Electrical Engineering 101 - (3rd Edition)

Everything you should have learned in school, but probably didn't! This book is great for electronics newbies, or if you just need a refresher course. Topics ranging from Ohm's law to proper usage of an oscilloscope to managing and interacting with employees are covered.

The book approaches all of its topics in a very straight-forward, practical manner, and all the important information is summed up nicely in a "Rules-of-Thumb" section. The information presented in this book will provide a great start towards building or reinforcing your EE knowledge.

We're carrying this book because the author (Darren Ashby) thinks and writes like we do. He has a large disclaimer in the front of the book, but points out that electronics can be taught to anyone with the right approach. We agree.

A few of the topics covered:

  • What is electricity really?
  • Ohm's Law
  • Capacitors and Inductors
  • Op-Amps
  • Microprocessor Basics
  • Motors
  • Power Supplies
  • Tools (soldering irons, oscilloscopes, etc.)
  • Troubleshooting
  • Communication Skills


  • Author: Darren Ashby
  • Publisher: Newnes
  • Paperback: 320 pages
  • 3rd Edition
  • ISBN-10: 0123860016
  • ISBN-13: 978-0123860019

Electrical Engineering 101 - (3rd Edition) Product Help and Resources

Core Skill: Programming

If a board needs code or communicates somehow, you're going to need to know how to program or interface with it. The programming skill is all about communication and code.

1 Programming

Skill Level: Noob - Programming will be limited to basic drag and drop interfaces like ModKit or Scratch. You won't be writing code, but you will still need to understand some basics of interfacing with hardware. If you?re just using a sensor, it's output is analog.
See all skill levels

Core Skill: Electrical Prototyping

If it requires power, you need to know how much, what all the pins do, and how to hook it up. You may need to reference datasheets, schematics, and know the ins and outs of electronics.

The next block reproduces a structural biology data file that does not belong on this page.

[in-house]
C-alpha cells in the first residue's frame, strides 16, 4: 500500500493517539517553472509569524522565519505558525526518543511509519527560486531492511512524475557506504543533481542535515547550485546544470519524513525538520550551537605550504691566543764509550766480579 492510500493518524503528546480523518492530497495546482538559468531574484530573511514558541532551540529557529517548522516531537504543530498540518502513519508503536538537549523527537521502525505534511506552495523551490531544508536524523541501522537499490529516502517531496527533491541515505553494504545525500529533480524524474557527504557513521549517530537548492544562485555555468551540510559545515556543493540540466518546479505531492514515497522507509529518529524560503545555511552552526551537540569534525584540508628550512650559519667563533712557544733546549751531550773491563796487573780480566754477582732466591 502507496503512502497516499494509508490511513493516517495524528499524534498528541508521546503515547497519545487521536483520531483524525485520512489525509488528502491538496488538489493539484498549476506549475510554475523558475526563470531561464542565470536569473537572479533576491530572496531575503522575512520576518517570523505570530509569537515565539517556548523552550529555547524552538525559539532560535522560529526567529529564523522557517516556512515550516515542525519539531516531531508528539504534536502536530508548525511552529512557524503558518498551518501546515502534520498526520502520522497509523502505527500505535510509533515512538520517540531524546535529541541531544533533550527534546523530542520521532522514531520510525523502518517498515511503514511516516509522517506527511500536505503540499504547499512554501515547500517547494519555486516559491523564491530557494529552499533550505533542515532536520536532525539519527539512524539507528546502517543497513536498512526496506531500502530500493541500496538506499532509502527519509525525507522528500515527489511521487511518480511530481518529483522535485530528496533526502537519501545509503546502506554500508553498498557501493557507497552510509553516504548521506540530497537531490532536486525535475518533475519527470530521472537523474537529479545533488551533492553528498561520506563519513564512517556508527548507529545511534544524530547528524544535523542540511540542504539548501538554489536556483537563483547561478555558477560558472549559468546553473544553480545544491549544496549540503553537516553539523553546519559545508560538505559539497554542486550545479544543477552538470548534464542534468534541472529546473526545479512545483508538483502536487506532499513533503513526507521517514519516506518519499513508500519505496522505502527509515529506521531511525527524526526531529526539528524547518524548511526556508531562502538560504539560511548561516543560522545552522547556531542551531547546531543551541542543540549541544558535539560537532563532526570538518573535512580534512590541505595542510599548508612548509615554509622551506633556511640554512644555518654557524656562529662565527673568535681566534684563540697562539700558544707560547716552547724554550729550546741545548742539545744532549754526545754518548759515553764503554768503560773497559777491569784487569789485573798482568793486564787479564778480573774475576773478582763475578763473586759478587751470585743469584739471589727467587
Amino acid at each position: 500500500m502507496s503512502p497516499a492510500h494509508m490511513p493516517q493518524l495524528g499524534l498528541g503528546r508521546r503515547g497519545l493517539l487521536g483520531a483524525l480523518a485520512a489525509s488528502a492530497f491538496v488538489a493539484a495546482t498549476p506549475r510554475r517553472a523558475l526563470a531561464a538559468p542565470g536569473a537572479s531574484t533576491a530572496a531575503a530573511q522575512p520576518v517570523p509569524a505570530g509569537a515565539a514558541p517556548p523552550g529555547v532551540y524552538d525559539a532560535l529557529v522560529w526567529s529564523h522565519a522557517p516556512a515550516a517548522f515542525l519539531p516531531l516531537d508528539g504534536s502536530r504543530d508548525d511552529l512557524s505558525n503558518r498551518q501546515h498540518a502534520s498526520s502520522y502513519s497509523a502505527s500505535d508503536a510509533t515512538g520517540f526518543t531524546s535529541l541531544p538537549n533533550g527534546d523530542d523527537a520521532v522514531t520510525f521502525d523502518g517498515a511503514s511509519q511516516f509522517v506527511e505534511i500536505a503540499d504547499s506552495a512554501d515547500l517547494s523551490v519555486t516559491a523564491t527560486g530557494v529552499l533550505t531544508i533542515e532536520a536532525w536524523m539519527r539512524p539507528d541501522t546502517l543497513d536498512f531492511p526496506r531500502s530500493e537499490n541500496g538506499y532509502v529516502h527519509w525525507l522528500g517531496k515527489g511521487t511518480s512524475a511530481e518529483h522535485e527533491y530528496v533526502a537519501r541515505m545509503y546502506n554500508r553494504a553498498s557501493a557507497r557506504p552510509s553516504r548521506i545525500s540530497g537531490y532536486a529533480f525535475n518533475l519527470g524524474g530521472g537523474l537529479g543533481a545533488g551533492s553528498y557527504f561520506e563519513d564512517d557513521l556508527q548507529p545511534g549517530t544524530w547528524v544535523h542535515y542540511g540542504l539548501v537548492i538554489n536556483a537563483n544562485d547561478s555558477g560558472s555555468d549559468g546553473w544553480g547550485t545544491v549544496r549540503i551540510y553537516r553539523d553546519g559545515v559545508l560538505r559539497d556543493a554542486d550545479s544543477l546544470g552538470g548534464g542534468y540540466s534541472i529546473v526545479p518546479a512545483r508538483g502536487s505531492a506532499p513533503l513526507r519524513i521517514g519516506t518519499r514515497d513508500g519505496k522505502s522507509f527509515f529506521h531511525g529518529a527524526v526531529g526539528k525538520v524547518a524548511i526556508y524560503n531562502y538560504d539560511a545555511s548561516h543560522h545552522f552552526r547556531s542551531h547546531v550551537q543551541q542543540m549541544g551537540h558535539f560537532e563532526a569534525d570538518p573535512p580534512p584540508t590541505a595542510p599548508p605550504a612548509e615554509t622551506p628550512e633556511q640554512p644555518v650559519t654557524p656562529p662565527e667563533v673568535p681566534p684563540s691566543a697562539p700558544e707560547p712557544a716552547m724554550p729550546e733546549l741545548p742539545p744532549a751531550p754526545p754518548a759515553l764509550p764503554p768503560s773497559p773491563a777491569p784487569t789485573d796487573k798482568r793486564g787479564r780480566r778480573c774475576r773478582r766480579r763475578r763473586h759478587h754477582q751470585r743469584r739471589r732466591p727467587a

1 Electrical Prototyping

Skill Level: Noob - You don't need to reference a datasheet, but you will need to know basic power requirements.
See all skill levels


Looking for answers to technical questions?

We welcome your comments and suggestions below. However, if you are looking for solutions to technical questions please see our Technical Assistance page.

  • billbaitsg / about 12 years ago / 4

    i like how this item is RoHS compliant.

    • M-Short / about 11 years ago / 5

      We specifically requested the lead free version of the book from our distributors.

  • sgoadhouse / about 13 years ago / 3

    This is a GREAT book! I'm an electrical engineer and I switched jobs a few months back that involved more analog and basic electronics than what I had been doing (high speed digital design). I picked up this book and I have re-learned so much from it. It's an easy read and Ashby does a great job explaining the basic electronic components including op-amps and transistors. He does it in an easy-to-read and easy-to-remember way. Even if you feel you have a good grasp of the concepts, Ashby puts it all together in a way to help with reading a schematic and intuiting what it does without having to break out the SPICE simulator.